Microsoft starts Windows 8 era with subdued celebration
BY RYAN NAKASHIMA & PETER SVENSSON Associated Press
Friday, October 26, 2012
10/26/12 at 5:41 AM
NEW YORK - For a company that has launched products with Ringo Starr, Paul McCartney and Jay Leno - and has even paid to light up the Empire State Building in its signature colors - Microsoft's unveiling of Windows 8 on Thursday was a subdued affair.
Windows 8 is Microsoft's radical reimagining of its ubiquitous operating system. What makes it vastly different from past Windows releases is that it's designed from the ground up to work on touch-enabled PCs and tablet computers. Microsoft is also making its own tablet computer, the Surface, marking the first time that it will manufacture a general-purpose computer. Both the Surface and Windows 8 will go on sale Friday.
For the event, Microsoft dressed up a cavernous former bus depot on a floating pier jutting from Manhattan into the Hudson River. Improvised siding shielded the roughly 500 reporters and other guests from the sight of a ruined pier to the south.
This time, with no rock stars in attendance, Microsoft executives took the stage to introduce Windows 8 desktops, laptops and tablet computers made by AsusTek Computer Inc., Dell Inc., Samsung Electronics Co. and others.
Instead of raising expectations, Microsoft Corp. did what it could to reset them.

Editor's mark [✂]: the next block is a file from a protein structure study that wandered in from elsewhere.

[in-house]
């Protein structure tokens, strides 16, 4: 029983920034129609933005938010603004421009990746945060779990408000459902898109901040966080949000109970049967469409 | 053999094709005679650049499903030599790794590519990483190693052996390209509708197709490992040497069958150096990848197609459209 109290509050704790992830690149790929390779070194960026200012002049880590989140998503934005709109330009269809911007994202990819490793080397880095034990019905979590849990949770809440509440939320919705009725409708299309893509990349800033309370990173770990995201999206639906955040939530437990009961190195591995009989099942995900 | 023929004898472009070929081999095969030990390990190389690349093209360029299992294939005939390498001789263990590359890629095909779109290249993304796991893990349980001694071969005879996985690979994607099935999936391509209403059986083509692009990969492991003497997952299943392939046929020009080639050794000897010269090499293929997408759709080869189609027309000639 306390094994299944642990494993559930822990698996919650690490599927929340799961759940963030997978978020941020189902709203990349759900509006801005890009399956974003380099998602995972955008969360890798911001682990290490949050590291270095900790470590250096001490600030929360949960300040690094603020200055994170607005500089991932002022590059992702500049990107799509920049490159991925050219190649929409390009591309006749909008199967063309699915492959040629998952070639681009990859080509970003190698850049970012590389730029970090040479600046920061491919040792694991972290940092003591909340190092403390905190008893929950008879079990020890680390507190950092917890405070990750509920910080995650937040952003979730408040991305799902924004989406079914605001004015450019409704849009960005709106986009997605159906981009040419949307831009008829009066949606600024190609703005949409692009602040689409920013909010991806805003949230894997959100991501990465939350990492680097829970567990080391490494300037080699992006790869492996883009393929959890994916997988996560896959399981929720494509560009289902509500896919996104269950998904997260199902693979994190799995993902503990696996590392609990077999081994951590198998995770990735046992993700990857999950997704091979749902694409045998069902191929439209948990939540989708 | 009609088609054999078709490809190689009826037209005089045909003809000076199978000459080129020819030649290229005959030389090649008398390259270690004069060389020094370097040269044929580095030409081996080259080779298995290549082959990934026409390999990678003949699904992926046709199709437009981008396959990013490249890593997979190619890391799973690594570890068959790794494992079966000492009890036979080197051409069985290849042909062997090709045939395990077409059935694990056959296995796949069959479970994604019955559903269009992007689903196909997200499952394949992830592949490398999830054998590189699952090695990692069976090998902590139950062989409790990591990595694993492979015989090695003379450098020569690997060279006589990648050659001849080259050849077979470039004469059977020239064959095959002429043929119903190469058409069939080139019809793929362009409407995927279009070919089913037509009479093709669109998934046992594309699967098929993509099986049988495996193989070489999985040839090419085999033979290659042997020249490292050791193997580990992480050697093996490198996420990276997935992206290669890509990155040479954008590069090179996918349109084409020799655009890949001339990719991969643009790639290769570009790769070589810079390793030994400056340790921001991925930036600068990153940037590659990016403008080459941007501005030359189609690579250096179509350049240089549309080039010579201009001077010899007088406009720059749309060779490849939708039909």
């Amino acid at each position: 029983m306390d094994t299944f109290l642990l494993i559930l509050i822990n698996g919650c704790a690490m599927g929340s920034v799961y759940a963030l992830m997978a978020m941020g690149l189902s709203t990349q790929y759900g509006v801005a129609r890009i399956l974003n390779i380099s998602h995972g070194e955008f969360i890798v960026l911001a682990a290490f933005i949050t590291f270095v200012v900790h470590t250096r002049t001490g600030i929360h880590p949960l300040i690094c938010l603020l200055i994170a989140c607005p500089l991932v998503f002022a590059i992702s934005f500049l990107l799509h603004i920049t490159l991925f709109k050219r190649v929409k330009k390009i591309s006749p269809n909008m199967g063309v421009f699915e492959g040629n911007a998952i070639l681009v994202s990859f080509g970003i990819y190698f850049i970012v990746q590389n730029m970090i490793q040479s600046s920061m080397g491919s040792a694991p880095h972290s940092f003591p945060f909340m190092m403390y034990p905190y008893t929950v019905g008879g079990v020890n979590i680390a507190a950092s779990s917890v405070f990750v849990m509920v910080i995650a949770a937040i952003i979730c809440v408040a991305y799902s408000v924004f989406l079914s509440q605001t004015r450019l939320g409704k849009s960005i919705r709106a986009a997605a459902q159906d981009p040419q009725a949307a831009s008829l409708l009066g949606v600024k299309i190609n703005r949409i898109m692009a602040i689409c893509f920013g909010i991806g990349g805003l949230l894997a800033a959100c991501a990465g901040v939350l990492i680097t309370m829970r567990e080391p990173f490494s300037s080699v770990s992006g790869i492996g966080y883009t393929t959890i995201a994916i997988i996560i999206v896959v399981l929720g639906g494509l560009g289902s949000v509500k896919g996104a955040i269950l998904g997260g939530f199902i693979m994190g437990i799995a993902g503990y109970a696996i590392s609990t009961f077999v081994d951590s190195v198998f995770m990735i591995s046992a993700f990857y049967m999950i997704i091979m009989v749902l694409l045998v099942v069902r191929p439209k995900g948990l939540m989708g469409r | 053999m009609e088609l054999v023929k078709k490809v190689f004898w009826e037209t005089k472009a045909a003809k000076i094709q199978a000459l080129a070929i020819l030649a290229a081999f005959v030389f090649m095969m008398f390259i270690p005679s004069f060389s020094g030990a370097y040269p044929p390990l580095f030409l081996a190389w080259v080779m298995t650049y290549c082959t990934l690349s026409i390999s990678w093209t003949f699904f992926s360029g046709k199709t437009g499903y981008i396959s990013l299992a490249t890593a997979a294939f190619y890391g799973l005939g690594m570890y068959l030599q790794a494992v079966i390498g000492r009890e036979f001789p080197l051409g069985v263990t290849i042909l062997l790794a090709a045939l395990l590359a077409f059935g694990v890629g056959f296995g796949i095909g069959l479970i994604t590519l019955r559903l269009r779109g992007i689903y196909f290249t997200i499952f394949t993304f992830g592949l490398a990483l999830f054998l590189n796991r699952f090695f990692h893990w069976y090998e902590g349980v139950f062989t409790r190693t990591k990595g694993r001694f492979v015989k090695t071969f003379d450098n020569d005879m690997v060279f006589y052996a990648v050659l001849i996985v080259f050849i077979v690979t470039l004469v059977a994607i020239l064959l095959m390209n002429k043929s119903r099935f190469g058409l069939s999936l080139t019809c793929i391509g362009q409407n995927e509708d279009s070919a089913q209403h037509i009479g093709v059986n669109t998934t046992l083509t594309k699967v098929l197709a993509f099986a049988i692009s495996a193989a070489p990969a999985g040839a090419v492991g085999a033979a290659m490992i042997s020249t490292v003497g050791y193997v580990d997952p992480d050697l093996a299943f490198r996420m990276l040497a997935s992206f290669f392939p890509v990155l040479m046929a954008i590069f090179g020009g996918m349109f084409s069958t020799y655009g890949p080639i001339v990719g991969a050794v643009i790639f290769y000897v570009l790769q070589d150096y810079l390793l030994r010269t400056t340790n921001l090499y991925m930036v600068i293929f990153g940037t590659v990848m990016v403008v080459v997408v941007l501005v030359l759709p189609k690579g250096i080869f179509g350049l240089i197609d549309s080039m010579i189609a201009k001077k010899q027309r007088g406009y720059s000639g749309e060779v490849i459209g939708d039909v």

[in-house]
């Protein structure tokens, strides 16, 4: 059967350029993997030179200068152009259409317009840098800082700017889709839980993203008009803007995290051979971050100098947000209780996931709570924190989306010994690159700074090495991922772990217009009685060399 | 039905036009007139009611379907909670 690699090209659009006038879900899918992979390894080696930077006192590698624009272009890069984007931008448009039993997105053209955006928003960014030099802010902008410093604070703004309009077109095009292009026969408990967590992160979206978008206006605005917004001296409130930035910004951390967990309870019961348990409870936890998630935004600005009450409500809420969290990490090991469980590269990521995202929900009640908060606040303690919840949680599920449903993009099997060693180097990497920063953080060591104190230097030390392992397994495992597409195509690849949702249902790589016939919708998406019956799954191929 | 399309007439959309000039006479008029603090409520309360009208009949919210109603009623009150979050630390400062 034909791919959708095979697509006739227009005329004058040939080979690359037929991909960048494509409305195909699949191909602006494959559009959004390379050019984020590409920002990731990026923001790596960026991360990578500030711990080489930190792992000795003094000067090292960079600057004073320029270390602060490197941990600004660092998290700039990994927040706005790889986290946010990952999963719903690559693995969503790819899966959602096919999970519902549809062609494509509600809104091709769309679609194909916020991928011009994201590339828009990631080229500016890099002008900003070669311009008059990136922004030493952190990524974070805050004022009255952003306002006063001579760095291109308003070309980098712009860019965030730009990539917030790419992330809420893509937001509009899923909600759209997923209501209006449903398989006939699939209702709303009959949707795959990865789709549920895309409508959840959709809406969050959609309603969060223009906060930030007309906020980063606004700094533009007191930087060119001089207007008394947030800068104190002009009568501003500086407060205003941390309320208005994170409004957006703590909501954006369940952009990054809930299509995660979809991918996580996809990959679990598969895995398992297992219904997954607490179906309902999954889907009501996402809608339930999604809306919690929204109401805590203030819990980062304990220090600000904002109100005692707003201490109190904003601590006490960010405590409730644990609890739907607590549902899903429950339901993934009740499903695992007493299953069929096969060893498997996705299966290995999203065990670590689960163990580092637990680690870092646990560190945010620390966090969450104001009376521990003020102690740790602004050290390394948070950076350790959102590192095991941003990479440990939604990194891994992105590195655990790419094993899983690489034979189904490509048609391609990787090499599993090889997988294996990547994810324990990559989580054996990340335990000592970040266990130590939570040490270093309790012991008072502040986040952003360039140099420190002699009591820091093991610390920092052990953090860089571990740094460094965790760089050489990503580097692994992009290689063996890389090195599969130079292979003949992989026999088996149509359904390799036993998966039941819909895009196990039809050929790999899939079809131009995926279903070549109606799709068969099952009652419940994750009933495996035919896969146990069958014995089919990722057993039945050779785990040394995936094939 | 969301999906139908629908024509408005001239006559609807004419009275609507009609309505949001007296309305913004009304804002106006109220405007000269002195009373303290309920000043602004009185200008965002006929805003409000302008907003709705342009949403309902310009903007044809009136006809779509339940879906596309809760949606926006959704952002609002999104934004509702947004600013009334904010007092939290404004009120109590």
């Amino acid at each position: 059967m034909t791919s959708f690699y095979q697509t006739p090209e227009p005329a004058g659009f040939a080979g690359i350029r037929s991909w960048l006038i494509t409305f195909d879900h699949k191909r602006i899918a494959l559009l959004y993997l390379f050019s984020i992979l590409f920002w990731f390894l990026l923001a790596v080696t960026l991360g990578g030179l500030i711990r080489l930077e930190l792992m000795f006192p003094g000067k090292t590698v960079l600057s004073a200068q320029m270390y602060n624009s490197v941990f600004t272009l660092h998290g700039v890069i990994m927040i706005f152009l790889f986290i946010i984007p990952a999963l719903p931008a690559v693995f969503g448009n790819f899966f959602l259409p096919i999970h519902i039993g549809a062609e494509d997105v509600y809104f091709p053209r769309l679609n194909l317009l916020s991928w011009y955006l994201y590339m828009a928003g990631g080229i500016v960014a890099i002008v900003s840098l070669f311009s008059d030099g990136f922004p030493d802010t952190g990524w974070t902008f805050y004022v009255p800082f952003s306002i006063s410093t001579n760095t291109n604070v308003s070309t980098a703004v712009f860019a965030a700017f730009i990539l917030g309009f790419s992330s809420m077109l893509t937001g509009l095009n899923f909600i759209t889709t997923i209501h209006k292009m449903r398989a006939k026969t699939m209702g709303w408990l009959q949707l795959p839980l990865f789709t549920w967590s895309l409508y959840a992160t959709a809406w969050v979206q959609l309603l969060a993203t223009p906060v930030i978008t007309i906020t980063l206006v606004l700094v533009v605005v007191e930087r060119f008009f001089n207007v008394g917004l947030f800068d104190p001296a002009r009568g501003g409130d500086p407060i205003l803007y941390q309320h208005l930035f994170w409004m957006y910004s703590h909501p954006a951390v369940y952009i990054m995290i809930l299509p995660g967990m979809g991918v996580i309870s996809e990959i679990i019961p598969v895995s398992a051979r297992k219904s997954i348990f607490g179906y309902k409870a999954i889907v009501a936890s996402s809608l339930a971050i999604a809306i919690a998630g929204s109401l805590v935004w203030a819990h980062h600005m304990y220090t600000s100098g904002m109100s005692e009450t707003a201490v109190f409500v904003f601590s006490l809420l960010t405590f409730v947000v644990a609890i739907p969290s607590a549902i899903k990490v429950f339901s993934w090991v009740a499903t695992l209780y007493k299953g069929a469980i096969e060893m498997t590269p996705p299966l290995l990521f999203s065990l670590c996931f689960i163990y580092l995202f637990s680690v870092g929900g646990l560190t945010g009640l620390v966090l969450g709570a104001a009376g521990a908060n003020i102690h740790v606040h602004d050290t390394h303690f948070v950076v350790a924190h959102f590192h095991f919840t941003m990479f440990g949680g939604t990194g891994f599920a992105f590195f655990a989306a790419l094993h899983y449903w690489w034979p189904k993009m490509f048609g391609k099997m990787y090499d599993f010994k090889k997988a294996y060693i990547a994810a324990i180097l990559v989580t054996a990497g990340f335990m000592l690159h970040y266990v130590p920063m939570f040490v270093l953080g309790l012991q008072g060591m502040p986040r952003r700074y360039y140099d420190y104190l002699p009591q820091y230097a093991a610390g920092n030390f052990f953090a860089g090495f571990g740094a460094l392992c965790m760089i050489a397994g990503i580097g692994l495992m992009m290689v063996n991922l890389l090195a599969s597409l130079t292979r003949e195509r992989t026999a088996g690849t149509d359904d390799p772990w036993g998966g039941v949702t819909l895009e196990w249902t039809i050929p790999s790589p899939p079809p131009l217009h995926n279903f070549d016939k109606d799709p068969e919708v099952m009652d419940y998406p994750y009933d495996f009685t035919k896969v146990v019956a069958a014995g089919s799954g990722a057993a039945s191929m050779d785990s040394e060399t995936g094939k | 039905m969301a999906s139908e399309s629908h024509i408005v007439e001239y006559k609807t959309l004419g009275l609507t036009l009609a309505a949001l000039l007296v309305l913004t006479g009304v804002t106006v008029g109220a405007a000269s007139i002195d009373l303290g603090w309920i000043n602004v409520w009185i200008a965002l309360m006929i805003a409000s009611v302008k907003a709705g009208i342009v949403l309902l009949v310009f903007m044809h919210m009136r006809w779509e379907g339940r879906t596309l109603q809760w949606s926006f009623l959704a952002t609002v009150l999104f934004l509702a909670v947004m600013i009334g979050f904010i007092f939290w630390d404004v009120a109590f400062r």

In recent days, some reviewers have panned Microsoft's Surface tablet. Others have criticized the dearth of apps in the Windows Store, the new online store where customers can buy apps that will work on the current model of the Surface and other devices that use the streamlined version of the new operating system, called Windows RT.
"The Windows Store has more apps than any competing app store had at its opening," said Steven Sinofsky, president of Windows and Windows Live, in a thinly veiled reference to Apple Inc.'s iPad, which launched in April 2010 relying on apps that had been developed for the much smaller iPhone.
"Thousands of new developers are joining the Windows Store ecosystem," Sinofsky added. "Your PC experience only improves over time."
Microsoft's U.S. launch event followed a pre-launch event in Shanghai on Tuesday.
Launches such as Microsoft's inevitably draw comparisons with Apple's events. Microsoft's event in New York took on the look and feel of Apple's famous unveilings but lacked the element of surprise. Apple's late founder and CEO Steve Jobs used to tease audiences with "one more thing" at the end of Apple presentations. Most of what came out Thursday had already been known long ago - a consequence of Microsoft's need to work with a wide array of partners, particularly PC makers.
CEO Steve Ballmer, wrapping up an initial presentation, appeared to address concerns that the new Windows 8 interface, which emphasizes touch, has annoyed some early PC reviewers.
"Windows 8 shatters perceptions of what a PC now really is."
Original Print Headline: Microsoft's Windows 8 kickoff lacking in pomp
Microsoft CEO Steve Ballmer gives his presentation at the launch of Microsoft Windows 8, in New York, Thursday. Windows 8 is the most dramatic overhaul of the personal computer market's dominant operating system in 17 years. RICHARD DREW/Associated Press